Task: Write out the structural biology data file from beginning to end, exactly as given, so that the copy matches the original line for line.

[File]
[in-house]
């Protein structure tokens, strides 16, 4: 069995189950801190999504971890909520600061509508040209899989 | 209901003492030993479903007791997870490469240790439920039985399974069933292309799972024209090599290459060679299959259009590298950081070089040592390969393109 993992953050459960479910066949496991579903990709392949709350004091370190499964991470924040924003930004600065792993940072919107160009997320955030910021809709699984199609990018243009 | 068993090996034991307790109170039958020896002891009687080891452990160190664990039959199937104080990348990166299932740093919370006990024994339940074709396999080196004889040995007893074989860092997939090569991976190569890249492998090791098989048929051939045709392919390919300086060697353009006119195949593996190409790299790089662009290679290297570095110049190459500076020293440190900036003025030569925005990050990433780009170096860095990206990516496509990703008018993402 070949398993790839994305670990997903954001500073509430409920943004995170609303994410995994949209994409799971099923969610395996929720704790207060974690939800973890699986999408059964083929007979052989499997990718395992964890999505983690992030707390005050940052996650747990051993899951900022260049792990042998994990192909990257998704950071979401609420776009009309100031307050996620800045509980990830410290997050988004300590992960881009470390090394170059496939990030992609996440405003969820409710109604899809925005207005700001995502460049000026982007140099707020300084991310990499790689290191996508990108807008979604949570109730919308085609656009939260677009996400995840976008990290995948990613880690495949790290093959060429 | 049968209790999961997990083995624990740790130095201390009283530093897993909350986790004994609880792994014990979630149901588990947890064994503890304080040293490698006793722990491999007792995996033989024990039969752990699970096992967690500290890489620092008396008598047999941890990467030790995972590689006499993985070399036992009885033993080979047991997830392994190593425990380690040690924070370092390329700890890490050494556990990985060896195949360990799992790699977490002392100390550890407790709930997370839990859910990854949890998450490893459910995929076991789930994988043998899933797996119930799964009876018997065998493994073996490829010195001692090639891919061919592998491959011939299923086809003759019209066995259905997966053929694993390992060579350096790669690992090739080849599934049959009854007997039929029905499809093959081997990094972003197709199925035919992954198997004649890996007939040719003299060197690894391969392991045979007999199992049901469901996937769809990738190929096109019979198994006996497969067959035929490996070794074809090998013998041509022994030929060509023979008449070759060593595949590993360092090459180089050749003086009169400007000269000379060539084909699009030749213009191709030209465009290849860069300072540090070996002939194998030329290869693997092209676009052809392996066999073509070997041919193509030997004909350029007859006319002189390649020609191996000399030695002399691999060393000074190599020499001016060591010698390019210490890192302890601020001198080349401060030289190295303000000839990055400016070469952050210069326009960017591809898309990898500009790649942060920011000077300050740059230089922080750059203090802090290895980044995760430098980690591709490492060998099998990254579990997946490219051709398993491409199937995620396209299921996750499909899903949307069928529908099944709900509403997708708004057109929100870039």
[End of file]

[in-house]
């Protein structure tokens, strides 16, 4: 069995189950801190999504971890909520600061509508040209899989 | 209901003492030993479903007791997870490469240790439920039985399974069933292309799972024209090599290459060679299959259009590298950081070089040592390969393109 993992953050459960479910066949496991579903990709392949709350004091370190499964991470924040924003930004600065792993940072919107160009997320955030910021809709699984199609990018243009 | 068993090996034991307790109170039958020896002891009687080891452990160190664990039959199937104080990348990166299932740093919370006990024994339940074709396999080196004889040995007893074989860092997939090569991976190569890249492998090791098989048929051939045709392919390919300086060697353009006119195949593996190409790299790089662009290679290297570095110049190459500076020293440190900036003025030569925005990050990433780009170096860095990206990516496509990703008018993402 070949398993790839994305670990997903954001500073509430409920943004995170609303994410995994949209994409799971099923969610395996929720704790207060974690939800973890699986999408059964083929007979052989499997990718395992964890999505983690992030707390005050940052996650747990051993899951900022260049792990042998994990192909990257998704950071979401609420776009009309100031307050996620800045509980990830410290997050988004300590992960881009470390090394170059496939990030992609996440405003969820409710109604899809925005207005700001995502460049000026982007140099707020300084991310990499790689290191996508990108807008979604949570109730919308085609656009939260677009996400995840976008990290995948990613880690495949790290093959060429 | 049968209790999961997990083995624990740790130095201390009283530093897993909350986790004994609880792994014990979630149901588990947890064994503890304080040293490698006793722990491999007792995996033989024990039969752990699970096992967690500290890489620092008396008598047999941890990467030790995972590689006499993985070399036992009885033993080979047991997830392994190593425990380690040690924070370092390329700890890490050494556990990985060896195949360990799992790699977490002392100390550890407790709930997370839990859910990854949890998450490893459910995929076991789930994988043998899933797996119930799964009876018997065998493994073996490829010195001692090639891919061919592998491959011939299923086809003759019209066995259905997966053929694993390992060579350096790669690992090739080849599934049959009854007997039929029905499809093959081997990094972003197709199925035919992954198997004649890996007939040719003299060197690894391969392991045979007999199992049901469901996937769809990738190929096109019979198994006996497969067959035929490996070794074809090998013998041509022994030929060509023979008449070759060593595949590993360092090459180089050749003086009169400007000269000379060539084909699009030749213009191709030209465009290849860069300072540090070996002939194998030329290869693997092209676009052809392996066999073509070997041919193509030997004909350029007859006319002189390649020609191996000399030695002399691999060393000074190599020499001016060591010698390019210490890192302890601020001198080349401060030289190295303000000839990055400016070469952050210069326009960017591809898309990898500009790649942060920011000077300050740059230089922080750059203090802090290895980044995760430098980690591709490492060998099998990254579990997946490219051709398993491409199937995620396209299921996750499909899903949307069928529908099944709900509403997708708004057109929100870039």